A PROPERTY firm has banned owners from Airbnb in a bid to crack down on noise and other antisocial behaviour.
Dunedin House Properties is selling the apartments in Edinburgh’s upmarket West End – where a one bedroom property can fetch £550,000.
But the firm has inserted a clause in the title deeds that mean owners will not be able to offer their properties for short-term holiday lets.
The move means owners of the Georgian flats in Drumsheugh Gardens will miss out on the opportunity to rake in well over £1,000 a week.
Stuart Peters of Dunedin House Properties said: “We are in the process of creating luxury apartments for which buyers will be paying premium price.
“Those who intend to live there need to know that neighbouring flats will not have a constant stream of visitors.”
He added: “Whilst many tourists respect the peace and privacy of those around them, there are some whose behaviour leaves much to be desired.
“We are also aware that this is a huge business in Edinburgh, but these one-night wonders are often on full party mode whereas owners and long term residents have life and work which can be badly disrupted.”
No-one has yet moved in to the block of 10 two- to three-bedroomed flats, which feature underfloor heating, oak flooring and quartz or granite kitchen worktops as standard.
One homeowner living nearby, who asked not to be named, said: “It can only be a good thing if it means there’s no hen parties in the flats then great.
“It would lower the tone of the area and price of the street I think if they allowed holiday letting.”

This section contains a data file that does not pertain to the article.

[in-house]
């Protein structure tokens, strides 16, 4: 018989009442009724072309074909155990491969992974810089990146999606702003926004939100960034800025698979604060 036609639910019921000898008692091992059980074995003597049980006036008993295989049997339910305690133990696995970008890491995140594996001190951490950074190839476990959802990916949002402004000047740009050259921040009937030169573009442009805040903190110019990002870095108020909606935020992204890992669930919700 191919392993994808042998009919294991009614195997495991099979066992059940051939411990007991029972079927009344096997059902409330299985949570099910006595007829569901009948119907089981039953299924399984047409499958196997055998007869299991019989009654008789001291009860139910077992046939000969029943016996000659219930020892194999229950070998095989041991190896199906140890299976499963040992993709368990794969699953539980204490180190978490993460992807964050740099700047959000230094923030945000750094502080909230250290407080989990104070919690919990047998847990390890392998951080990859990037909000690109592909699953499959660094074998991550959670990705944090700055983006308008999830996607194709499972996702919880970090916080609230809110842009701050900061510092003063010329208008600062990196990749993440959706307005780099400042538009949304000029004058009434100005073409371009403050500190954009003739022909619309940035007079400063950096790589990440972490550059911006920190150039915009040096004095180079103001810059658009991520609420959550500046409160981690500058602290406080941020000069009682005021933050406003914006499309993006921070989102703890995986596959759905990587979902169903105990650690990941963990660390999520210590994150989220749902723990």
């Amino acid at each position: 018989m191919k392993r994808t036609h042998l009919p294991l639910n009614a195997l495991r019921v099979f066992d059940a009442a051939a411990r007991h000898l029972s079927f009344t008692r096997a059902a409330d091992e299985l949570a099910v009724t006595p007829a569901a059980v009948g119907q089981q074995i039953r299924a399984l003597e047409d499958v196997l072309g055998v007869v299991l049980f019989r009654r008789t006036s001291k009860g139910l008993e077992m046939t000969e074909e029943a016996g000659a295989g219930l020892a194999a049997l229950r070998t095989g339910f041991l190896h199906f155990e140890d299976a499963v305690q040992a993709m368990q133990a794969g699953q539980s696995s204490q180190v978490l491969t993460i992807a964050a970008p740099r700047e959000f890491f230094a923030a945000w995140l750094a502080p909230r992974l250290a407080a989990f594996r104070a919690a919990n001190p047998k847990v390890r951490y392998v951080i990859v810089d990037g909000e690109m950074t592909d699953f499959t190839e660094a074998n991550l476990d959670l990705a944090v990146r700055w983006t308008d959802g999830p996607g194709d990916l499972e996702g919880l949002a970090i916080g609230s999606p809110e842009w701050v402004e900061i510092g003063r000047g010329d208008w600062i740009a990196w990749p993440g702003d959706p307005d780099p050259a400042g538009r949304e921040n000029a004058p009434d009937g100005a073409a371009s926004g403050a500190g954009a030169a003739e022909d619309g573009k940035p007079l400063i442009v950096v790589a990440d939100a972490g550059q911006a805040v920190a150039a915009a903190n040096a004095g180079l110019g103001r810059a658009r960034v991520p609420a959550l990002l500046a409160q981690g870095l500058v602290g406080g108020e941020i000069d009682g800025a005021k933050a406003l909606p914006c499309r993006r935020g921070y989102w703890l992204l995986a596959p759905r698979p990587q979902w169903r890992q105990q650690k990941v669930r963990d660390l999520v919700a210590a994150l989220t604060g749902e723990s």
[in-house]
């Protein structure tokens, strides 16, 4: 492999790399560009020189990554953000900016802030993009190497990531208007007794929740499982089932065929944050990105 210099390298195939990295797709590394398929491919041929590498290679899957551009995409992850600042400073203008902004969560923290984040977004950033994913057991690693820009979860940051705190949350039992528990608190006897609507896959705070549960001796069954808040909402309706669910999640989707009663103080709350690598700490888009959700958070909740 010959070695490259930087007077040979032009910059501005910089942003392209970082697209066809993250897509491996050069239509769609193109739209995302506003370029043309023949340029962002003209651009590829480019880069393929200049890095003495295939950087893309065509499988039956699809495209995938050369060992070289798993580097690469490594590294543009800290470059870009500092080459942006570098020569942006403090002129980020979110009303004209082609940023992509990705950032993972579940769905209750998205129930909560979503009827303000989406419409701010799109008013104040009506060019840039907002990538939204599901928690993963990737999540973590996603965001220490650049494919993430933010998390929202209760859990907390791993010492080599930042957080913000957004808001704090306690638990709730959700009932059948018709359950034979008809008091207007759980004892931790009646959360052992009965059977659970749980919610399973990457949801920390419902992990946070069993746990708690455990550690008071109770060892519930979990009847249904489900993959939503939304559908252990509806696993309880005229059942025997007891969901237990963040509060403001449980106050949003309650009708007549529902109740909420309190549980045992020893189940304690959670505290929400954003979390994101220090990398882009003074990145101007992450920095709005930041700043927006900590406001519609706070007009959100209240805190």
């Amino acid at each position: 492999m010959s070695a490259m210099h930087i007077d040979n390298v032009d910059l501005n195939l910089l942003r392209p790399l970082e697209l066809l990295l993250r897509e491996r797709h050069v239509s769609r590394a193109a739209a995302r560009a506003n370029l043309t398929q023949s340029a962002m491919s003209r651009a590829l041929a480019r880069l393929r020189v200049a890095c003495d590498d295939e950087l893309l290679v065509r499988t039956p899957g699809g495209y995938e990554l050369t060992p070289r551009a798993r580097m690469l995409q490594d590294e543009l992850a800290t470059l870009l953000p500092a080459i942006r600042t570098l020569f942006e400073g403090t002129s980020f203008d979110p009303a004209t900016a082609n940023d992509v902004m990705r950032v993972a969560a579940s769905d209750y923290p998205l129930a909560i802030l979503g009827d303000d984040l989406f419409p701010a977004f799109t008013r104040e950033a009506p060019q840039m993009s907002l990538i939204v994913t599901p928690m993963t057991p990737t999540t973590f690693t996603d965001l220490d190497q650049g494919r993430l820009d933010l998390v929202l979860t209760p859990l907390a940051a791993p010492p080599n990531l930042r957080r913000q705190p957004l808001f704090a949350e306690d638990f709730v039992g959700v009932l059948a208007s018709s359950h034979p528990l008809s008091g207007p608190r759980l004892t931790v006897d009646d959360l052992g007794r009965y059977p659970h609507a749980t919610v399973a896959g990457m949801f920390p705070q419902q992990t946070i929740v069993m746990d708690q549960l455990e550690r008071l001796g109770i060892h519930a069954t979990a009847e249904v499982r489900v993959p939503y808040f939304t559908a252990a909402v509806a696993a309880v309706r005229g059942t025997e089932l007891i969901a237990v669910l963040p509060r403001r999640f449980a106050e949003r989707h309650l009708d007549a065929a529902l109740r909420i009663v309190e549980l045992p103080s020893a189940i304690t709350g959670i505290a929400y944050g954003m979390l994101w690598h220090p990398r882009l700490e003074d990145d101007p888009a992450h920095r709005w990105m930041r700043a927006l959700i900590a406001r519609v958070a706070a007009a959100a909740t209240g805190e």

But Moira Elias, who lives near to the recently-converted flats said: “I can’t understand why they would have something like this. That’s so bloody Edinburgh isn’t it?”
And Fiona Jones was equally mystified, saying: “There hasn’t been many problems with tourists but I’ve never let out my place and I don’t know any in my building that does.
“I know in the past there has been some problems with tourists unsure of how to use the correct bins outside and that’s caused a little rubbish on the street.”
A spokesman for said Airbnb said: “We remind hosts to check they have permission to share their space.
“We are having productive discussions with local policymakers on clear rules that support home sharing and clampdown on bad actors.”
In 2015 it was reported that thousands of Londoners were being blighted by mis-behaved tourists hosting noisy parties in flats let out for short stays.
Residents complained of once-quiet apartment blocks transformed into “hotels in all but name” by rogue tenants subletting their homes to rowdy groups of young tourists.
Earlier this month an Airbnb rental in London was turned into a pop-up nightclub for a 200-person party that sleep-deprived neighbours.
Last year, London mayor Sadiq Khan warned that the more lucrative short-term holiday rental service is reducing the number of long-term rentals in the capital.